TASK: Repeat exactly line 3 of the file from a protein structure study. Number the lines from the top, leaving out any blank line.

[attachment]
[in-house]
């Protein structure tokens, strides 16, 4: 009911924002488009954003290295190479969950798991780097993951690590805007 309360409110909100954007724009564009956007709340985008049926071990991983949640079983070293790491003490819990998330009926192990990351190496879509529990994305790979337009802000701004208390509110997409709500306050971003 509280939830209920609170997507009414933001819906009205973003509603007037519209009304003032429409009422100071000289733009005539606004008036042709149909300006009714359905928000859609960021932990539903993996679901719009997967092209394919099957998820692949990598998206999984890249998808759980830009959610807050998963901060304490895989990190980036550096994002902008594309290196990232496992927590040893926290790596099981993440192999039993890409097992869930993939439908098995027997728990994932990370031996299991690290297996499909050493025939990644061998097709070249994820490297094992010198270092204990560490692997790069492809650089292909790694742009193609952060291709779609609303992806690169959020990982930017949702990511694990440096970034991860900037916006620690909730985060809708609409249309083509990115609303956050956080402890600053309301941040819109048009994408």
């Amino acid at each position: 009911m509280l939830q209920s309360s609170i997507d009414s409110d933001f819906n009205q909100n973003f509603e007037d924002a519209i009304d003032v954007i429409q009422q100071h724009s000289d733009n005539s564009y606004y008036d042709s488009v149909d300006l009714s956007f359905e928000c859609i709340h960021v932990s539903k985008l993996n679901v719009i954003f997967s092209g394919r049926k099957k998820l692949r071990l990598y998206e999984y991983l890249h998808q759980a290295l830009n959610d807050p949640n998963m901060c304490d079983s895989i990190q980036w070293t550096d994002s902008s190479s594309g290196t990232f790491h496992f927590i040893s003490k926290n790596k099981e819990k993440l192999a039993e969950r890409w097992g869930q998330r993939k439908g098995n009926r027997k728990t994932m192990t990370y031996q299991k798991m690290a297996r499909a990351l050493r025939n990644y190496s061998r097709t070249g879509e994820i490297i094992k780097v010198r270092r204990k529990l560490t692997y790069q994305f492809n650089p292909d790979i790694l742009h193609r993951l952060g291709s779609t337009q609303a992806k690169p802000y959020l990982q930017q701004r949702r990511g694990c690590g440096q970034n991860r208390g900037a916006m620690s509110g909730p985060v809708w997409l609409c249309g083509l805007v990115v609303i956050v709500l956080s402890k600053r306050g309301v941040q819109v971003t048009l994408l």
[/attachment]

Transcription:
């Amino acid at each position: 009911m509280l939830q209920s309360s609170i997507d009414s409110d933001f819906n009205q909100n973003f509603e007037d924002a519209i009304d003032v954007i429409q009422q100071h724009s000289d733009n005539s564009y606004y008036d042709s488009v149909d300006l009714s956007f359905e928000c859609i709340h960021v932990s539903k985008l993996n679901v719009i954003f997967s092209g394919r049926k099957k998820l692949r071990l990598y998206e999984y991983l890249h998808q759980a290295l830009n959610d807050p949640n998963m901060c304490d079983s895989i990190q980036w070293t550096d994002s902008s190479s594309g290196t990232f790491h496992f927590i040893s003490k926290n790596k099981e819990k993440l192999a039993e969950r890409w097992g869930q998330r993939k439908g098995n009926r027997k728990t994932m192990t990370y031996q299991k798991m690290a297996r499909a990351l050493r025939n990644y190496s061998r097709t070249g879509e994820i490297i094992k780097v010198r270092r204990k529990l560490t692997y790069q994305f492809n650089p292909d790979i790694l742009h193609r993951l952060g291709s779609t337009q609303a992806k690169p802000y959020l990982q930017q701004r949702r990511g694990c690590g440096q970034n991860r208390g900037a916006m620690s509110g909730p985060v809708w997409l609409c249309g083509l805007v990115v609303i956050v709500l956080s402890k600053r306050g309301v941040q819109v971003t048009l994408l």